"Sounds dangerous. I hope the concert ticket was worth it."

"It was a big band orchestra."

"She hitched to another city for Glenn Miller covers?"

"You can see why my sister would like the use of some of our spy satellites now and then."

Lou chuckled. "I have a nephew in Chicago that my brother and sister-in-law would probably love tagged and tracked."

"He likes big band?"

"He likes to blow things up," Lou said, dead serious. "Last summer, we found out he and his friends had been ordering chemicals under their chemistry professor's name from the school suppliers, and blowing up concrete blocks in the vacant lot behind a friend's house."

"He any good?"

"I see a potential future as a black ops commando. Or a terrorist. We'll just have to see where the chips fall."

"Heaven forbid the two ever meet."

"Not very likely. I haven't actually seen them since graduation, going on seven years ago. We're not all that close," she said with a shrug. "Really haven't been since I shipped out."

"Your folks didn't want you to 'be all you could be?'" he asked, realising that he hadn't really known much about her relationship with her family.

"Let's just say I'm the first Beckett in the military," she said dryly. "I think my parents would have been fine with doctor, lawyer, Indian Chief... Anything other than—"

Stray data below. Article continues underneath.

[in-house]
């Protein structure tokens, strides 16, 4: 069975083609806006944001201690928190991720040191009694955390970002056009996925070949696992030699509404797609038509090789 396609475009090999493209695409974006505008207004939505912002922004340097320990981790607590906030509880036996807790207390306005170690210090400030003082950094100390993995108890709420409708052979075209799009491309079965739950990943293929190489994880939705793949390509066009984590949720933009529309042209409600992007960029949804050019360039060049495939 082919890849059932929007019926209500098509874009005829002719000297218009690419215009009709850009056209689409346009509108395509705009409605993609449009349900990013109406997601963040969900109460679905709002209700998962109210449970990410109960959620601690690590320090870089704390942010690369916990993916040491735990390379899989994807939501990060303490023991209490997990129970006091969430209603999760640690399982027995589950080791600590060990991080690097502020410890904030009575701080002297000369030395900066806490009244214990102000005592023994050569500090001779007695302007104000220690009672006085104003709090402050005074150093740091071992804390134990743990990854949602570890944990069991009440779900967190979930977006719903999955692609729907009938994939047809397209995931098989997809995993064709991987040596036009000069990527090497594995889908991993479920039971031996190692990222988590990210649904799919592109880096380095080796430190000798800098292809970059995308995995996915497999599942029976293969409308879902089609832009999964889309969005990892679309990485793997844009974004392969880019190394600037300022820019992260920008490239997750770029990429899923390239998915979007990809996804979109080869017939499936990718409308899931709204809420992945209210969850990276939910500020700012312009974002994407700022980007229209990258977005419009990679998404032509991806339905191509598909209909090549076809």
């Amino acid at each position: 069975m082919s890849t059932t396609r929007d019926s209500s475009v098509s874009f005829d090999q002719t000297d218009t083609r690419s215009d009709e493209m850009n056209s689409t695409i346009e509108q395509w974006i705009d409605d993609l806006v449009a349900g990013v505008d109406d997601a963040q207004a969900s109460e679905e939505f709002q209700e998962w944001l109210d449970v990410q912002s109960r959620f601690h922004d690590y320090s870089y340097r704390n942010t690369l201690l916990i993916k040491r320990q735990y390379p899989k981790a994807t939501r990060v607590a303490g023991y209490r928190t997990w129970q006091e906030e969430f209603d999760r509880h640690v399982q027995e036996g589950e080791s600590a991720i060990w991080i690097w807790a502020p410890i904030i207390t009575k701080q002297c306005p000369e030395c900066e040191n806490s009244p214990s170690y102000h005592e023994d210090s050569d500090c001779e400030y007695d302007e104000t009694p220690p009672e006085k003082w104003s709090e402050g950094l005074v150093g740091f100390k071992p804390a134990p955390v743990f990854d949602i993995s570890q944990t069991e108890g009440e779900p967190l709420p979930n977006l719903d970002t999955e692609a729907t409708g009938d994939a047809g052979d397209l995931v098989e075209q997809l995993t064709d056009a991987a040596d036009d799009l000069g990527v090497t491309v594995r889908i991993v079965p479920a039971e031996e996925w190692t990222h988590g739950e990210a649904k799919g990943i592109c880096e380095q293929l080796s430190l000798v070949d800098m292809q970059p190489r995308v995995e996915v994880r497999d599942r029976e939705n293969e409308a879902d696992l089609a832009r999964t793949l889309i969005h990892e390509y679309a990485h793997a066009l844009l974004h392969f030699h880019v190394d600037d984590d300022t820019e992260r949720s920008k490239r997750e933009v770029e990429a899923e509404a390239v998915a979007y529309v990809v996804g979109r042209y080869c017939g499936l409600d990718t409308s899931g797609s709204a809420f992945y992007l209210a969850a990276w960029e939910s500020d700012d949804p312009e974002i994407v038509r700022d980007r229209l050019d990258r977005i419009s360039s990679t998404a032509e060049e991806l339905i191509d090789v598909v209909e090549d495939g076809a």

"Head of Field Operations for the NSA?"

"There's really no good way to you tell your mother over the candied yams at Thanksgiving dinner that your college nickname was 'Tankbuster.' Not without them asking 'why', anyway.... And the less they knew about my work in the field, the better."

"Hey—preaching to the choice." Kyle held up his hands. "My folks have spent the last eight years believing I'm a paper-pusher, remember? I haven't actually been home since... Well..."

"Since Spain?"

"Yeah." Kyle's smile dimmed slightly at the memory. Those wounds had been re-opened after the Chinese Embassy, and had yet to fully heal. He had resisted checking up on Mei Ling in the weeks since she had kissed him and bid him good-bye one last time. He wasn't sure if he wanted to know how she'd escaped the wrath of her government—or if she had. Not yet.

"I figure, the further away from them I am, the more likely they'll stay safe," he responded with a shrug, some of the sorrow falling away with a gesture. For good or ill, this was the life he had chosen. He couldn't live it any other way. "It's hard on them, though. Maria wanted me to be her youngest's godfather. You should've heard my mother, when she found out I couldn't come to the baptism. That woman can curse a blue streak in three languages—you cross her at your own peril. What's so funny?"